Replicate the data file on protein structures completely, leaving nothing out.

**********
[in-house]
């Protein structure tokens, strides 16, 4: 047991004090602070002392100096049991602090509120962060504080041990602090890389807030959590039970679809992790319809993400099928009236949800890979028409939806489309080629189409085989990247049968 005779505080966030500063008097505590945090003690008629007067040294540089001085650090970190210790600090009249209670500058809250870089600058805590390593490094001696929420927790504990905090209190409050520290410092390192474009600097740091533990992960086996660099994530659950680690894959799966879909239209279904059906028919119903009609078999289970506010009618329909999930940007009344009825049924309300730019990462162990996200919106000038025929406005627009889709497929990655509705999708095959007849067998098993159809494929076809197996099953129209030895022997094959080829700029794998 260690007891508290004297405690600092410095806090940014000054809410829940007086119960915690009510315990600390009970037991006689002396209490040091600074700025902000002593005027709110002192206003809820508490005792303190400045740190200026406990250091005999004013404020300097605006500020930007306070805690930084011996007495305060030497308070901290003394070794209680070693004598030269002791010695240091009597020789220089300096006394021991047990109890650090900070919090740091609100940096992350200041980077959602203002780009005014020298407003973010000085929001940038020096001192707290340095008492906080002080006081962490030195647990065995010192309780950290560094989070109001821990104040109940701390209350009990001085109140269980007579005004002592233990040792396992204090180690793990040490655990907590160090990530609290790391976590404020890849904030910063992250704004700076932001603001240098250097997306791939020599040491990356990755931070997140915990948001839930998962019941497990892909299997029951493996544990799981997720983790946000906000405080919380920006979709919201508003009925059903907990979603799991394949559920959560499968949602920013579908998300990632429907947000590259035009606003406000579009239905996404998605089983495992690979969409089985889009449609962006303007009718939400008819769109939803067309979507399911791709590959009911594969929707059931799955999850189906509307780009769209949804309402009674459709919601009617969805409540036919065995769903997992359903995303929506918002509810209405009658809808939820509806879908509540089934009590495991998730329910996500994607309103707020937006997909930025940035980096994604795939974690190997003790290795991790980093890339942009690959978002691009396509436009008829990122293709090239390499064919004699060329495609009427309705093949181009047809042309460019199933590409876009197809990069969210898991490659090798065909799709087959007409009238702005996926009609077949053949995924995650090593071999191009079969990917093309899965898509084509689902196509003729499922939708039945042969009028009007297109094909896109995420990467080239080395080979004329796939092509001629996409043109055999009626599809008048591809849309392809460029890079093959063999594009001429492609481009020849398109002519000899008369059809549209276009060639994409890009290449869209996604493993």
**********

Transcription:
[in-house]
């Protein structure tokens, strides 16, 4: 047991004090602070002392100096049991602090509120962060504080041990602090890389807030959590039970679809992790319809993400099928009236949800890979028409939806489309080629189409085989990247049968 005779505080966030500063008097505590945090003690008629007067040294540089001085650090970190210790600090009249209670500058809250870089600058805590390593490094001696929420927790504990905090209190409050520290410092390192474009600097740091533990992960086996660099994530659950680690894959799966879909239209279904059906028919119903009609078999289970506010009618329909999930940007009344009825049924309300730019990462162990996200919106000038025929406005627009889709497929990655509705999708095959007849067998098993159809494929076809197996099953129209030895022997094959080829700029794998 260690007891508290004297405690600092410095806090940014000054809410829940007086119960915690009510315990600390009970037991006689002396209490040091600074700025902000002593005027709110002192206003809820508490005792303190400045740190200026406990250091005999004013404020300097605006500020930007306070805690930084011996007495305060030497308070901290003394070794209680070693004598030269002791010695240091009597020789220089300096006394021991047990109890650090900070919090740091609100940096992350200041980077959602203002780009005014020298407003973010000085929001940038020096001192707290340095008492906080002080006081962490030195647990065995010192309780950290560094989070109001821990104040109940701390209350009990001085109140269980007579005004002592233990040792396992204090180690793990040490655990907590160090990530609290790391976590404020890849904030910063992250704004700076932001603001240098250097997306791939020599040491990356990755931070997140915990948001839930998962019941497990892909299997029951493996544990799981997720983790946000906000405080919380920006979709919201508003009925059903907990979603799991394949559920959560499968949602920013579908998300990632429907947000590259035009606003406000579009239905996404998605089983495992690979969409089985889009449609962006303007009718939400008819769109939803067309979507399911791709590959009911594969929707059931799955999850189906509307780009769209949804309402009674459709919601009617969805409540036919065995769903997992359903995303929506918002509810209405009658809808939820509806879908509540089934009590495991998730329910996500994607309103707020937006997909930025940035980096994604795939974690190997003790290795991790980093890339942009690959978002691009396509436009008829990122293709090239390499064919004699060329495609009427309705093949181009047809042309460019199933590409876009197809990069969210898991490659090798065909799709087959007409009238702005996926009609077949053949995924995650090593071999191009079969990917093309899965898509084509689902196509003729499922939708039945042969009028009007297109094909896109995420990467080239080395080979004329796939092509001629996409043109055999009626599809008048591809849309392809460029890079093959063999594009001429492609481009020849398109002519000899008369059809549209276009060639994409890009290449869209996604493993």